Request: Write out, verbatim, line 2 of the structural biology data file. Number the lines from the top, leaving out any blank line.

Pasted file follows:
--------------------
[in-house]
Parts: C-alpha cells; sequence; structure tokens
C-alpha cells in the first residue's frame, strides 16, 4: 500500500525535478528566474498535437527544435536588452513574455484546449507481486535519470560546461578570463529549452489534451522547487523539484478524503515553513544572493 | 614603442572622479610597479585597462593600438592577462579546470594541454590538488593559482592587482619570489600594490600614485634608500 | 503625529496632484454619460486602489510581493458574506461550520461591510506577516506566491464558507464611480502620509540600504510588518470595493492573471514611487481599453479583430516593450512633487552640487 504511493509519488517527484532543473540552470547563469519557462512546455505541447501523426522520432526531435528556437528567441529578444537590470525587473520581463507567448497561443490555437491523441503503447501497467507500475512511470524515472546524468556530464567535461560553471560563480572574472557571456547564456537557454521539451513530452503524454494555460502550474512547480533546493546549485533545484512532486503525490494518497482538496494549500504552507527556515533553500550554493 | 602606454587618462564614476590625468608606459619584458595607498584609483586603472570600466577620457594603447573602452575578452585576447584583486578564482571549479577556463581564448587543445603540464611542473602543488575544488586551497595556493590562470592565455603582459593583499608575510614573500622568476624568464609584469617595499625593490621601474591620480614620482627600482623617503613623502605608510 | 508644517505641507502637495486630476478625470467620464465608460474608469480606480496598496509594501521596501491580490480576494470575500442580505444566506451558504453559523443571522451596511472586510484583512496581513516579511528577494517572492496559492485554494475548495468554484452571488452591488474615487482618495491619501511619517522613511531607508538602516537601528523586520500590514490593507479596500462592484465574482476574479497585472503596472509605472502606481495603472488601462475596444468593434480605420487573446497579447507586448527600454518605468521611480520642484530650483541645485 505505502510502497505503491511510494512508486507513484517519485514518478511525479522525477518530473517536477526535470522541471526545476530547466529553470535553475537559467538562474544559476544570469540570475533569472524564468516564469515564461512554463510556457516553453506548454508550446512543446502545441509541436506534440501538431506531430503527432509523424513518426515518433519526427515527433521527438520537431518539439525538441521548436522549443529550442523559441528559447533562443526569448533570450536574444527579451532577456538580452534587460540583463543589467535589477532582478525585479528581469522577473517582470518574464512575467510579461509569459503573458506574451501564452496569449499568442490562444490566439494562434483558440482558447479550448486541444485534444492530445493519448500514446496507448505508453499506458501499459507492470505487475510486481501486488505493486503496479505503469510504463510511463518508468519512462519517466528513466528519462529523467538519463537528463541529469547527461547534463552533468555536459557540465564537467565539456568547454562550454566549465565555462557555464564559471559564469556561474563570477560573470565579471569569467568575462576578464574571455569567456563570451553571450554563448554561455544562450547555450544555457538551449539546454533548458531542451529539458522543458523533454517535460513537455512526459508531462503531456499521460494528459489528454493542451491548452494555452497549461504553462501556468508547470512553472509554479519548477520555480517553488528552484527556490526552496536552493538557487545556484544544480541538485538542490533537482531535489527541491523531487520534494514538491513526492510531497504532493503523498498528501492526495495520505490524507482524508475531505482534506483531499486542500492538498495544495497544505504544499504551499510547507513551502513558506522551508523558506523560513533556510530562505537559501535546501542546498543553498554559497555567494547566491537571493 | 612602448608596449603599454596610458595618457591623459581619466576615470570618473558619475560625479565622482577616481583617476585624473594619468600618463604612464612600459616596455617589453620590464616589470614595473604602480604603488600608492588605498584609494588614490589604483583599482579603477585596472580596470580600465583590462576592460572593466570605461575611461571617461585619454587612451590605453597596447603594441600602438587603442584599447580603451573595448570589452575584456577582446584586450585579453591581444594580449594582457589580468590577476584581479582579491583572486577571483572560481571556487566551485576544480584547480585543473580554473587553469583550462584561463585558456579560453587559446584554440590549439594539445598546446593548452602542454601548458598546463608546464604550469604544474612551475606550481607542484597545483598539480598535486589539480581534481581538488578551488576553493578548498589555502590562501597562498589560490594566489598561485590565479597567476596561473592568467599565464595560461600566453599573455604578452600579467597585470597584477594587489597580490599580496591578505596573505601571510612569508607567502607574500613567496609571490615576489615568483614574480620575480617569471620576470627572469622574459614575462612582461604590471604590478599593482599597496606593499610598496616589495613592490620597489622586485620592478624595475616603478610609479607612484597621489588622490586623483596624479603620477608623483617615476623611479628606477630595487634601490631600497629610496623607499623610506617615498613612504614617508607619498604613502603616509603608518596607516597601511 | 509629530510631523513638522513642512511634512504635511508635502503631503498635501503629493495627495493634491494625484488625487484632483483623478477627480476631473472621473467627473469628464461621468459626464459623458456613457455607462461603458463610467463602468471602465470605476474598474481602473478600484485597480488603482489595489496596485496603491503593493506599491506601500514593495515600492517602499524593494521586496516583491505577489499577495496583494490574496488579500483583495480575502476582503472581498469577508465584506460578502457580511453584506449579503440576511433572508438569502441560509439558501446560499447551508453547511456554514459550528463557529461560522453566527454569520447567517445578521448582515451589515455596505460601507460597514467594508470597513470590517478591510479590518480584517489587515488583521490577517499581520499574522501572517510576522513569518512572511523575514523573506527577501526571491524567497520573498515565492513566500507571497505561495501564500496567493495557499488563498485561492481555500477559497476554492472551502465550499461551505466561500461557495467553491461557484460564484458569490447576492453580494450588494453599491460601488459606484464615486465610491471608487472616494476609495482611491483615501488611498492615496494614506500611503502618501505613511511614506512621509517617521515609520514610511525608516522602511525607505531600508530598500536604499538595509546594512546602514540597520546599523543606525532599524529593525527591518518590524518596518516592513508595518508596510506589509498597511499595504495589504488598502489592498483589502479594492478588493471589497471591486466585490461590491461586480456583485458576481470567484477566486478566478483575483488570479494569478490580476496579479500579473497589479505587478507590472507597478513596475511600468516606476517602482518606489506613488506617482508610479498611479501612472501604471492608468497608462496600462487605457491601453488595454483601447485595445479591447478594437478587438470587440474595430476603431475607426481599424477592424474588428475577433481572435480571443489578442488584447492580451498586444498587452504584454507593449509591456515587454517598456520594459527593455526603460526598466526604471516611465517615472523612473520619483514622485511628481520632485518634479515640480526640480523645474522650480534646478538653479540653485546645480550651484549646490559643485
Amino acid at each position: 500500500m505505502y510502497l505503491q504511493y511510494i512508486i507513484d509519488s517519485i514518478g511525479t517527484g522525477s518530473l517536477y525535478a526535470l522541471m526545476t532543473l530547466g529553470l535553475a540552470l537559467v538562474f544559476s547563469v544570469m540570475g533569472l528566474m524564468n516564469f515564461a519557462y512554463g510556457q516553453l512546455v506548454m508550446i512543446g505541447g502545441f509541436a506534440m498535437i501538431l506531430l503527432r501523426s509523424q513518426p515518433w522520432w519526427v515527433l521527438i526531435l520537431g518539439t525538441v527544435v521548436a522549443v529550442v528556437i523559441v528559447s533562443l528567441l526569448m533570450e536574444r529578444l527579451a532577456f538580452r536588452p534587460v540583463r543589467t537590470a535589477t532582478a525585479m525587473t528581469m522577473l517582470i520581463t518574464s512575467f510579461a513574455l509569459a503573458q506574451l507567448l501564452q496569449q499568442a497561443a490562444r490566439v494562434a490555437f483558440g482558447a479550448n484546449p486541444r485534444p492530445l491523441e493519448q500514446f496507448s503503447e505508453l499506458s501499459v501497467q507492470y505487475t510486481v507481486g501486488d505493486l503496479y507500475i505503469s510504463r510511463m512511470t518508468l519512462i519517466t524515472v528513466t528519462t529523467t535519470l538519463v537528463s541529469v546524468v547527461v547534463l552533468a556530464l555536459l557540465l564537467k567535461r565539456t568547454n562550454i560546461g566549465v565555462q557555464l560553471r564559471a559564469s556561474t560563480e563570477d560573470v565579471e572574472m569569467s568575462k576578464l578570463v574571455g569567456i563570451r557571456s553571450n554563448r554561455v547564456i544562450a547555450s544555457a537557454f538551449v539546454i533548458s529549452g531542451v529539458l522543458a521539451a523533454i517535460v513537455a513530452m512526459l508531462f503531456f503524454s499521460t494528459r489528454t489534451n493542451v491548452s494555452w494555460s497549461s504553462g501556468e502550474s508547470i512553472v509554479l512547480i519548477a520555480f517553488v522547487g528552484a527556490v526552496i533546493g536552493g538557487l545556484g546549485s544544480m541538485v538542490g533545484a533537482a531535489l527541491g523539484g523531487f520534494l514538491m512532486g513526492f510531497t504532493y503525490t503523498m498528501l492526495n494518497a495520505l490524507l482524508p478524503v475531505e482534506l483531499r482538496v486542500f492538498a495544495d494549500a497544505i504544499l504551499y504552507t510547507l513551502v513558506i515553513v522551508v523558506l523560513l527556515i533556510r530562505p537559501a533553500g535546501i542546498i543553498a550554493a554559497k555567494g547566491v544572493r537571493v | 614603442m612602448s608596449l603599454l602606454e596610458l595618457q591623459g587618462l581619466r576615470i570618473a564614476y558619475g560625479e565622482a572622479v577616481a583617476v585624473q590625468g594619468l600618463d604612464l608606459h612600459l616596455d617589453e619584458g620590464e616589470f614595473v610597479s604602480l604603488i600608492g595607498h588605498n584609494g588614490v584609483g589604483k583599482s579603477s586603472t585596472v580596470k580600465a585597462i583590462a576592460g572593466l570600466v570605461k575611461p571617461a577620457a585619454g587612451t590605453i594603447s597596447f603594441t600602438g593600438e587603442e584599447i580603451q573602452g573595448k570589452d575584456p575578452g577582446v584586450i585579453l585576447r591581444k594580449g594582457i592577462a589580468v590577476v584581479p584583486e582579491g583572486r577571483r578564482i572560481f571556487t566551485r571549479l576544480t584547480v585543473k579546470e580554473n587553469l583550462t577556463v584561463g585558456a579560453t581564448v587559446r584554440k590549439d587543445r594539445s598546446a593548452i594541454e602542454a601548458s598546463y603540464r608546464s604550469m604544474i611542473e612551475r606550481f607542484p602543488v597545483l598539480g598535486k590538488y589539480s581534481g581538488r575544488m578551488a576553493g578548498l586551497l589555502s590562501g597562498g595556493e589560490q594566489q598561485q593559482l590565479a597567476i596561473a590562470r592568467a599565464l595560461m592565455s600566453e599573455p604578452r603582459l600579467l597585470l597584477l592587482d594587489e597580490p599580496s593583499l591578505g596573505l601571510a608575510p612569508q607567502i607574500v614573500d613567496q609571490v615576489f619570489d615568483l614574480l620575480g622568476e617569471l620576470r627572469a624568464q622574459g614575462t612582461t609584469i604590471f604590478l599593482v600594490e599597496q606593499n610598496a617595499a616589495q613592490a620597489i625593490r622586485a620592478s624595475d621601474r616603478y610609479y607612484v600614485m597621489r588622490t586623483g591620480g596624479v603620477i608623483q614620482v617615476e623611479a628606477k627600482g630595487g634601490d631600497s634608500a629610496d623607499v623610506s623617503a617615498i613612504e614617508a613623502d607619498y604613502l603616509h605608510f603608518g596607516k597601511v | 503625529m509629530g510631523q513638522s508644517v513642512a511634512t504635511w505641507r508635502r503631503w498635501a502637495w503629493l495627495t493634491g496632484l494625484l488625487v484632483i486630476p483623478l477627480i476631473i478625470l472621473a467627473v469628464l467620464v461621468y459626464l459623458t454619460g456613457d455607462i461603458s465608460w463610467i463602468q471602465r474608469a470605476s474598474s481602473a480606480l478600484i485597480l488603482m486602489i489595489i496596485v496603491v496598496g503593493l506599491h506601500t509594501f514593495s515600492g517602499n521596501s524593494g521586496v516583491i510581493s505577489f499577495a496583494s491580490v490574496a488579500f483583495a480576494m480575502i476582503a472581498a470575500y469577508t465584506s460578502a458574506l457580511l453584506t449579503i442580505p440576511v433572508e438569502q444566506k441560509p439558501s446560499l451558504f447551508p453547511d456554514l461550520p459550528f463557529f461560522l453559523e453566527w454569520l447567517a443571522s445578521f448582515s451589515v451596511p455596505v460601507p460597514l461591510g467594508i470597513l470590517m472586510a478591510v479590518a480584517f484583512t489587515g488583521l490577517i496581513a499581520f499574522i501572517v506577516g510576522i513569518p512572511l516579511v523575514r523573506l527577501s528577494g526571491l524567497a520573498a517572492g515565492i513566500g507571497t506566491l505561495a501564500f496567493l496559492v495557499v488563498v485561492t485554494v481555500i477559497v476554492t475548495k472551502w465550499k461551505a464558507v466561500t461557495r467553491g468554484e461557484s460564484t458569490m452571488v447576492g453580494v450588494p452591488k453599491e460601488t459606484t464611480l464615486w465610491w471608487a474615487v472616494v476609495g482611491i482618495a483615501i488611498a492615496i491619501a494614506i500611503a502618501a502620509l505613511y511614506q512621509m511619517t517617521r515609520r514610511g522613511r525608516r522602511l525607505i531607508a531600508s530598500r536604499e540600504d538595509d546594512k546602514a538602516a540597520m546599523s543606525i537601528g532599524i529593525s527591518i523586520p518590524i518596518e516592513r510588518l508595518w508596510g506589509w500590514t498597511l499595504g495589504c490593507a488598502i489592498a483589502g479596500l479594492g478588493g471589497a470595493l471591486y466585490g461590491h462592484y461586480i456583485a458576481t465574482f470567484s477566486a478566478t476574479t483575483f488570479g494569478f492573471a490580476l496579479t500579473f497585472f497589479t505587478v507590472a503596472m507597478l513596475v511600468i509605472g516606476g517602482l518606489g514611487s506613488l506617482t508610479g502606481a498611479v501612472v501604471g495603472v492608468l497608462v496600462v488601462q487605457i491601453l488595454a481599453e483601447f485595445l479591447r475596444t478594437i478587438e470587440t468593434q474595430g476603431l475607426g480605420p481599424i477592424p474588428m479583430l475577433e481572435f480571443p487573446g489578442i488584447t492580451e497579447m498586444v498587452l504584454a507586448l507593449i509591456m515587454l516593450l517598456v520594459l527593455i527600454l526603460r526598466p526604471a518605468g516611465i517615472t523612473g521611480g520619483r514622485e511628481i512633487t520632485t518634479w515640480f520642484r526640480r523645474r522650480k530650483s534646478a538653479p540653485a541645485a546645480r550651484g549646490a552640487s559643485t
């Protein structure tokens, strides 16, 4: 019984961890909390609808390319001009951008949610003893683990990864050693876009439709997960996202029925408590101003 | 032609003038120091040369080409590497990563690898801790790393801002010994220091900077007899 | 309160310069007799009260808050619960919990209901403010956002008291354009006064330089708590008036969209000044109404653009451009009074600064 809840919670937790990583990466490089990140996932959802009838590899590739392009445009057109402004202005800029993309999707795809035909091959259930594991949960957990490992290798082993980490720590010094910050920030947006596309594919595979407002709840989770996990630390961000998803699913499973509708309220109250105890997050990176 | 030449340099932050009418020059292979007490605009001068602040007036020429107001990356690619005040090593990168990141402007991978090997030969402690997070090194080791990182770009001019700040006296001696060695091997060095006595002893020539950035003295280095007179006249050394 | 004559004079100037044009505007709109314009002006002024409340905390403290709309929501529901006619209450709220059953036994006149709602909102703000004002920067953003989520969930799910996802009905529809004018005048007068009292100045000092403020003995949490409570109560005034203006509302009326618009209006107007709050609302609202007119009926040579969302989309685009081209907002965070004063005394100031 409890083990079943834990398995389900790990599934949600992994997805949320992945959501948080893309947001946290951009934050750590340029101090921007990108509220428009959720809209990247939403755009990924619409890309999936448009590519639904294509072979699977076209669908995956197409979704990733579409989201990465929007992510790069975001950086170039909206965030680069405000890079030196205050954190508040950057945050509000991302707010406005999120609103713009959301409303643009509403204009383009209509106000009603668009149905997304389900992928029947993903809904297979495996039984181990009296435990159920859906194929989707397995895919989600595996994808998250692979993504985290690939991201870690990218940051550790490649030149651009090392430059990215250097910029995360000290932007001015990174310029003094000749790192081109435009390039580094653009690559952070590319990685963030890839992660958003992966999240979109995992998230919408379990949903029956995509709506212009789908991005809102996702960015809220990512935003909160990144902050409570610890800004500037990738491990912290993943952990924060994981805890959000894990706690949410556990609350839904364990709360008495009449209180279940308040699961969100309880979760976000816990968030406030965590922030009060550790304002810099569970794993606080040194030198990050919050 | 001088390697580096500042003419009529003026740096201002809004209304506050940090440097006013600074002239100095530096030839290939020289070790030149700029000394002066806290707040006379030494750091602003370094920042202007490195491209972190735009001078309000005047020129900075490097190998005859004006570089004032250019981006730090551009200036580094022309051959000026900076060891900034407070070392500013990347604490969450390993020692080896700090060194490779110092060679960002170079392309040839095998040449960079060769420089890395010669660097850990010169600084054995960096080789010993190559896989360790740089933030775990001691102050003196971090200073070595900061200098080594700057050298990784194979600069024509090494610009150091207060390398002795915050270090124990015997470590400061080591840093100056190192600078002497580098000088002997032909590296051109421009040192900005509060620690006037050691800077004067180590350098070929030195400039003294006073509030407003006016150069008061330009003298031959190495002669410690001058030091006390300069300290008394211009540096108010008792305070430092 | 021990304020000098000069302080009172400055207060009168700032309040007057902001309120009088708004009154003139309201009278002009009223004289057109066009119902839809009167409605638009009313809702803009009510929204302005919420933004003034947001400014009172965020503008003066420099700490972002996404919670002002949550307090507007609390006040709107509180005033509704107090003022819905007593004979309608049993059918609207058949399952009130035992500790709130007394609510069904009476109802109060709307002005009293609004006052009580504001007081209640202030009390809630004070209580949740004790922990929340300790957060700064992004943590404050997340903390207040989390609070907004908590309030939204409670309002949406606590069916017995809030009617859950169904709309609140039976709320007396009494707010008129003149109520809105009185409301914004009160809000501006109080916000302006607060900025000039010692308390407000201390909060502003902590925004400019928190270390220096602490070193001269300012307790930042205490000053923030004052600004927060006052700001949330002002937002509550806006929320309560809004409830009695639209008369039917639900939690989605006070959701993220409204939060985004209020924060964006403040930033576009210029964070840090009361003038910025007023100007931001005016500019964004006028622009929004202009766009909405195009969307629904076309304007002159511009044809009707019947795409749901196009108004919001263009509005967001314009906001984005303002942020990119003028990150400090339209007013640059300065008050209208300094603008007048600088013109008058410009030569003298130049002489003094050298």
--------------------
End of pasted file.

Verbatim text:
Parts: C-alpha cells; sequence; structure tokens